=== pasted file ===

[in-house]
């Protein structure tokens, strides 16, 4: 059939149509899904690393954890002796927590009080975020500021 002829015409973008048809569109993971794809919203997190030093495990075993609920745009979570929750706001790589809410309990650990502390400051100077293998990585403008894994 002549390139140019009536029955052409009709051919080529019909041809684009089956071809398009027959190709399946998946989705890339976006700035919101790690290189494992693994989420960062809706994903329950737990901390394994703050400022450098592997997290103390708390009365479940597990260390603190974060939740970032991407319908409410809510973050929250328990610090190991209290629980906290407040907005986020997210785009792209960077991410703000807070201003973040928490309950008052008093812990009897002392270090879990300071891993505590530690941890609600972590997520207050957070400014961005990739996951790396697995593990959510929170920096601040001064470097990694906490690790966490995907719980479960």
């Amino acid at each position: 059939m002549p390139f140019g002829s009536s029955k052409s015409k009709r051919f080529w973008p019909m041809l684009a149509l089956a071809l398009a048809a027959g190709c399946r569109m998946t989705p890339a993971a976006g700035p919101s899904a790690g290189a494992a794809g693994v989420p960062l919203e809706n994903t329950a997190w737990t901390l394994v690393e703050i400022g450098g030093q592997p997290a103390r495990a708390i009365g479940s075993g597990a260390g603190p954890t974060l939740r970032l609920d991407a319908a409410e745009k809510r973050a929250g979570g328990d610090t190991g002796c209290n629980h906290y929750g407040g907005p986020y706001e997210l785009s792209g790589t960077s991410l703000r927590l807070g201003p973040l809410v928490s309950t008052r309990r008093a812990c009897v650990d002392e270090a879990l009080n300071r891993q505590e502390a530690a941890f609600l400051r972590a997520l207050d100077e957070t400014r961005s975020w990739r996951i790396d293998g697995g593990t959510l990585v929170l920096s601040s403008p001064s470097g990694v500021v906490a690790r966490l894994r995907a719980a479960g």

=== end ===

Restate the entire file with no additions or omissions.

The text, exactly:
[in-house]
């Protein structure tokens, strides 16, 4: 059939149509899904690393954890002796927590009080975020500021 002829015409973008048809569109993971794809919203997190030093495990075993609920745009979570929750706001790589809410309990650990502390400051100077293998990585403008894994 002549390139140019009536029955052409009709051919080529019909041809684009089956071809398009027959190709399946998946989705890339976006700035919101790690290189494992693994989420960062809706994903329950737990901390394994703050400022450098592997997290103390708390009365479940597990260390603190974060939740970032991407319908409410809510973050929250328990610090190991209290629980906290407040907005986020997210785009792209960077991410703000807070201003973040928490309950008052008093812990009897002392270090879990300071891993505590530690941890609600972590997520207050957070400014961005990739996951790396697995593990959510929170920096601040001064470097990694906490690790966490995907719980479960």
């Amino acid at each position: 059939m002549p390139f140019g002829s009536s029955k052409s015409k009709r051919f080529w973008p019909m041809l684009a149509l089956a071809l398009a048809a027959g190709c399946r569109m998946t989705p890339a993971a976006g700035p919101s899904a790690g290189a494992a794809g693994v989420p960062l919203e809706n994903t329950a997190w737990t901390l394994v690393e703050i400022g450098g030093q592997p997290a103390r495990a708390i009365g479940s075993g597990a260390g603190p954890t974060l939740r970032l609920d991407a319908a409410e745009k809510r973050a929250g979570g328990d610090t190991g002796c209290n629980h906290y929750g407040g907005p986020y706001e997210l785009s792209g790589t960077s991410l703000r927590l807070g201003p973040l809410v928490s309950t008052r309990r008093a812990c009897v650990d002392e270090a879990l009080n300071r891993q505590e502390a530690a941890f609600l400051r972590a997520l207050d100077e957070t400014r961005s975020w990739r996951i790396d293998g697995g593990t959510l990585v929170l920096s601040s403008p001064s470097g990694v500021v906490a690790r966490l894994r995907a719980a479960g």